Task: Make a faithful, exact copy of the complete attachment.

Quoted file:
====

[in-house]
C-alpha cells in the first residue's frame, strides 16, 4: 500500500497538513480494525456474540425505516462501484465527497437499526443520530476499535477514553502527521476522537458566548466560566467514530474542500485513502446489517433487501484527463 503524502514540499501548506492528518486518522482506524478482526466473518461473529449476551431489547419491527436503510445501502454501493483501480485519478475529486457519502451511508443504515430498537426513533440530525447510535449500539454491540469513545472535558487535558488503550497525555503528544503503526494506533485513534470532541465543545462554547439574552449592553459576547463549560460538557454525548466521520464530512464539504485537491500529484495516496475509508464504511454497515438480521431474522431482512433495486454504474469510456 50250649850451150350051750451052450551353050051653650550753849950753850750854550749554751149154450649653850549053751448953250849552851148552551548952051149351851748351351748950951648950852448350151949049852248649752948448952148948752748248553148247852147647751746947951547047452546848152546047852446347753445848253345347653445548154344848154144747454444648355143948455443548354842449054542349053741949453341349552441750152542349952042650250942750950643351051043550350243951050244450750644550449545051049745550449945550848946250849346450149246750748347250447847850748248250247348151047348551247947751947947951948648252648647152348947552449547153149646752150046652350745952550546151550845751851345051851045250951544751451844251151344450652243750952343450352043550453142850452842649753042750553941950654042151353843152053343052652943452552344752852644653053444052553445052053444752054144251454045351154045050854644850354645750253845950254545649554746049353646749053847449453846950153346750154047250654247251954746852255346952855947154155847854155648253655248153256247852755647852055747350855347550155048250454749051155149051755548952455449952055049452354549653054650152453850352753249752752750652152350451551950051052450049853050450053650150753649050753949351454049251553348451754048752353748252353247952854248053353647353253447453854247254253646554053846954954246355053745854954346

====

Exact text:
[in-house]
C-alpha cells in the first residue's frame, strides 16, 4: 500500500497538513480494525456474540425505516462501484465527497437499526443520530476499535477514553502527521476522537458566548466560566467514530474542500485513502446489517433487501484527463 503524502514540499501548506492528518486518522482506524478482526466473518461473529449476551431489547419491527436503510445501502454501493483501480485519478475529486457519502451511508443504515430498537426513533440530525447510535449500539454491540469513545472535558487535558488503550497525555503528544503503526494506533485513534470532541465543545462554547439574552449592553459576547463549560460538557454525548466521520464530512464539504485537491500529484495516496475509508464504511454497515438480521431474522431482512433495486454504474469510456 50250649850451150350051750451052450551353050051653650550753849950753850750854550749554751149154450649653850549053751448953250849552851148552551548952051149351851748351351748950951648950852448350151949049852248649752948448952148948752748248553148247852147647751746947951547047452546848152546047852446347753445848253345347653445548154344848154144747454444648355143948455443548354842449054542349053741949453341349552441750152542349952042650250942750950643351051043550350243951050244450750644550449545051049745550449945550848946250849346450149246750748347250447847850748248250247348151047348551247947751947947951948648252648647152348947552449547153149646752150046652350745952550546151550845751851345051851045250951544751451844251151344450652243750952343450352043550453142850452842649753042750553941950654042151353843152053343052652943452552344752852644653053444052553445052053444752054144251454045351154045050854644850354645750253845950254545649554746049353646749053847449453846950153346750154047250654247251954746852255346952855947154155847854155648253655248153256247852755647852055747350855347550155048250454749051155149051755548952455449952055049452354549653054650152453850352753249752752750652152350451551950051052450049853050450053650150753649050753949351454049251553348451754048752353748252353247952854248053353647353253447453854247254253646554053846954954246355053745854954346